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55 Cubans, Haitians nabbed in US immigration sweep

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FLORIDA, USA (CMC) — The United States Coast Guard says it has detained more than 50 migrants from Haiti and Cuba during the July 4 holiday weekend from two separate interdictions in the Caribbean Sea.

The US Coast Guard said it had received notification regarding a disabled vessel with more than 20 people aboard, 130 miles north-east of Jacksonville, Florida.

“The crew of the Coast Guard cutter Seneca was diverted to the scene and interdicted 22 Haitian migrants, 17 males, four females and one child, due to safety concerns with the vessel,” the Coast Guard said.

It said that last Saturday another notification was received, indicating that a 24-foot wooden rustic vessel was found 27 miles south of Key West, Florida.

The Coast Guard said that 33 Cuban migrants, including 27 males were detained as a result.

“The Coast Guard continues to maintain a focused and coordinated effort with multiple agency assets to interdict any attempt to dangerously and unlawfully immigrate by sea to the United States,” said Commander Michael Vega, Coast Guard 7th District enforcement branch.

“Those who are interdicted at sea attempting to illegally immigrate will be repatriated to their country in accordance with existing US immigration policy,” he added.

The US Coast Guard said about 3,027 Haitian migrants have attempted to illegally enter the US since the start of the year, compared to 2,727 Haitian migrants last year.

It also said 394 Cuban migrants have attempted to illegally enter the US as compared to 384 last year.

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Bureau of Standards lauded for 50 years of service

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KINGSTON, Jamaica — The Bureau of Standards Jamaica (BSJ) has been lauded for rendering exemplary and distinguished service over the past 50 years.

“In your five-decade history, you have been an outstanding organisation, contributing significantly to standards at the national, regional and international levels,” Permanent Secretary in the Ministry of Industry, Commerce, Agriculture and Fisheries, Dermon Spence, said.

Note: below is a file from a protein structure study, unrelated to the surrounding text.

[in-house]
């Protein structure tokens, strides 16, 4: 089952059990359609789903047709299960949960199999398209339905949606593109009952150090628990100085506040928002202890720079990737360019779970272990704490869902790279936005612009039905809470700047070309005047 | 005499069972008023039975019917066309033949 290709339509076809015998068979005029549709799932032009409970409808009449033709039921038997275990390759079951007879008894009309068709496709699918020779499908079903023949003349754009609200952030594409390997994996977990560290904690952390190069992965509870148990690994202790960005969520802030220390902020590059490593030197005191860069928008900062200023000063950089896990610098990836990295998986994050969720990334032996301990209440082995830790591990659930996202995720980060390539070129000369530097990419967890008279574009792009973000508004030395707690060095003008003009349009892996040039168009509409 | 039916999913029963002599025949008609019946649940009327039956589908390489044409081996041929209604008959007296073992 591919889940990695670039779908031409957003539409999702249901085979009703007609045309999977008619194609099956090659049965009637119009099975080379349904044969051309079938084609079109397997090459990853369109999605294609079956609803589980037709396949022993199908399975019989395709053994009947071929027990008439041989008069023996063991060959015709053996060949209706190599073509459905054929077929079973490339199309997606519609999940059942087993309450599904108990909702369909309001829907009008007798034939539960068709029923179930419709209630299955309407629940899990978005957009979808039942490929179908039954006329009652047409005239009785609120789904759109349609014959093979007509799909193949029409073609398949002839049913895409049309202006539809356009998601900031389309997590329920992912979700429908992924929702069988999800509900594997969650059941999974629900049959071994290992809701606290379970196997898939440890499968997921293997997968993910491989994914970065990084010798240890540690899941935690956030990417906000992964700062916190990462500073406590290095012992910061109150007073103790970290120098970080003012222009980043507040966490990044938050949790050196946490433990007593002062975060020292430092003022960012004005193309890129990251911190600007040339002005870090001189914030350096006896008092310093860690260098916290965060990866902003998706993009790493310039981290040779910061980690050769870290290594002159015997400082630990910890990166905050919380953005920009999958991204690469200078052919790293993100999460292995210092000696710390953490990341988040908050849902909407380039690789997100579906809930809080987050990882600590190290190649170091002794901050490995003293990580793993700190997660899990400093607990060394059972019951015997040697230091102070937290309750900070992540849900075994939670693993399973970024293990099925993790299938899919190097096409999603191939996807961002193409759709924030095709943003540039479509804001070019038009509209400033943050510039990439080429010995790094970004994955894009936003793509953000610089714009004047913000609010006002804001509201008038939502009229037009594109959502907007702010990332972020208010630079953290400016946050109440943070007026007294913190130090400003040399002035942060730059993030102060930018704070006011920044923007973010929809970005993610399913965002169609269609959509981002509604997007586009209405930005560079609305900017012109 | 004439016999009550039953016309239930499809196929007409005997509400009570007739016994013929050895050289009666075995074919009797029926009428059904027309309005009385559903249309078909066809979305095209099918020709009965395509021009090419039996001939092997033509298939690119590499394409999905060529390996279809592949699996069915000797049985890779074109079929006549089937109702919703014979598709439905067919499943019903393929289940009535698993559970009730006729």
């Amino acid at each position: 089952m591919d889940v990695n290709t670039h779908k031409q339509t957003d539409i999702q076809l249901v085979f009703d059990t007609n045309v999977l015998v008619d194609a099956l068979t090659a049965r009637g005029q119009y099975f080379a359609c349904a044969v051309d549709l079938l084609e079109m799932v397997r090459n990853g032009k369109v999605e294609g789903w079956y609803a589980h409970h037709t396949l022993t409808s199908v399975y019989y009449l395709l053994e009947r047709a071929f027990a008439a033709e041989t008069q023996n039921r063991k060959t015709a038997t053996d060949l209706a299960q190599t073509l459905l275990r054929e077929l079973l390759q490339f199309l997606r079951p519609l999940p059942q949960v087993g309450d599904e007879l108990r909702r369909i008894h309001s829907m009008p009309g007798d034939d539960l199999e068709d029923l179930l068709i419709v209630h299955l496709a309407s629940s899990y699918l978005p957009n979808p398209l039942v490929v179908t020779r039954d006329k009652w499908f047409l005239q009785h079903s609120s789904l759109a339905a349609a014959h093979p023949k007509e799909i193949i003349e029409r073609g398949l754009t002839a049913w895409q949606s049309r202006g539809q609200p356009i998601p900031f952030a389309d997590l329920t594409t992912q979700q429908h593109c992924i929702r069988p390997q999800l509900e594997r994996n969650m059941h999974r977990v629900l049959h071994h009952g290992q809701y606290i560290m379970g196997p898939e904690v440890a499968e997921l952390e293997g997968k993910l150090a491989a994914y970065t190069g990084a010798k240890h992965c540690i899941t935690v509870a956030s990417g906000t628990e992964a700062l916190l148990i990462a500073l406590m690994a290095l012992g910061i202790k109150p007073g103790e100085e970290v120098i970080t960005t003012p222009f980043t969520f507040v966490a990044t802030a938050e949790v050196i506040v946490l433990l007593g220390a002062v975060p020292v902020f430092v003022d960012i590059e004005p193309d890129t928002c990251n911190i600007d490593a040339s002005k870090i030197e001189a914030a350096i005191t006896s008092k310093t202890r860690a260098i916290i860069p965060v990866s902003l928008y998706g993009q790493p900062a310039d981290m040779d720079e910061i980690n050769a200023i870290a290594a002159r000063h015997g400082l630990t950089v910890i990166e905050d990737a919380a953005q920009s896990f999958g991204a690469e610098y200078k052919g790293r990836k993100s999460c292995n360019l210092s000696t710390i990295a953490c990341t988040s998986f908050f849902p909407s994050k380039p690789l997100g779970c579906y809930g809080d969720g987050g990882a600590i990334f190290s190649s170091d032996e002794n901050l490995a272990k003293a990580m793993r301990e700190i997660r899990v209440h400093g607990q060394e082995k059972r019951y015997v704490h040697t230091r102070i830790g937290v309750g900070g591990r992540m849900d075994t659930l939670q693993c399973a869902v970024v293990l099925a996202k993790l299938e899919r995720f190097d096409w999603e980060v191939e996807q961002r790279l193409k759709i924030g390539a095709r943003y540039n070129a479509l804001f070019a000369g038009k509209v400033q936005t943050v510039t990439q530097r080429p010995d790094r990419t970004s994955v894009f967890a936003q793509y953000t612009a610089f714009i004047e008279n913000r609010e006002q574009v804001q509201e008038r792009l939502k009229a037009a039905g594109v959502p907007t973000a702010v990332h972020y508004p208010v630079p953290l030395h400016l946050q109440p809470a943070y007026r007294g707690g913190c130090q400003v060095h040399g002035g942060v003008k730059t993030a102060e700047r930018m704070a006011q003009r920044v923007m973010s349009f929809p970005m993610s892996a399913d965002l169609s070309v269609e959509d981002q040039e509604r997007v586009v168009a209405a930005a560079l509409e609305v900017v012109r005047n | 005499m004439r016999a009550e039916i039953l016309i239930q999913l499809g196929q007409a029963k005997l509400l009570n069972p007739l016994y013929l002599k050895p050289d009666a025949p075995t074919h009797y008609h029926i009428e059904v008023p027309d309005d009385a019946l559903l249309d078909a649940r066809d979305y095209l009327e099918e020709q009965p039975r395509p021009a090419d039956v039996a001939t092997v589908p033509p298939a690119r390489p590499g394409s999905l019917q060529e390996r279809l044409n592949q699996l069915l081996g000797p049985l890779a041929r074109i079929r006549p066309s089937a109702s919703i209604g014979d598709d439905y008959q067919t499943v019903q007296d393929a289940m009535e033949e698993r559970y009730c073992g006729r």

He was speaking at the BSJ’s 50th anniversary celebrations launch, at the agency’s Winchester Road head office, in St Andrew, on Monday (July 15).

Noting that 50 years for any organisation “is truly a significant milestone,” Spence said it  is an opportune time for the BSJ to reflect on the journey thus far, as it looks ahead to continue its work.

The Permanent Secretary, who described the BSJ’s engagements over the years as impactful, said these have been “felt by all Jamaicans.”

These people, he added, include consumers, manufacturing and retail industries and the private and public sectors.

Spence assured that quality and standards remain “matters of serious national concern” for the ministry and, by extension, the Government.

In this regard, he said a National Quality Infrastructure (NQI) Policy has been developed to provide direction and guidelines to the various activities related to quality infrastructure.

“We will continue the efforts to safeguard the interests of both the producer and consumer with the appropriate legislative framework, and will remain committed to achieving international accord on all technical matters relating to the exchange of goods and services between one nation and another, which is the ultimate goal of standardisation,” Spence said.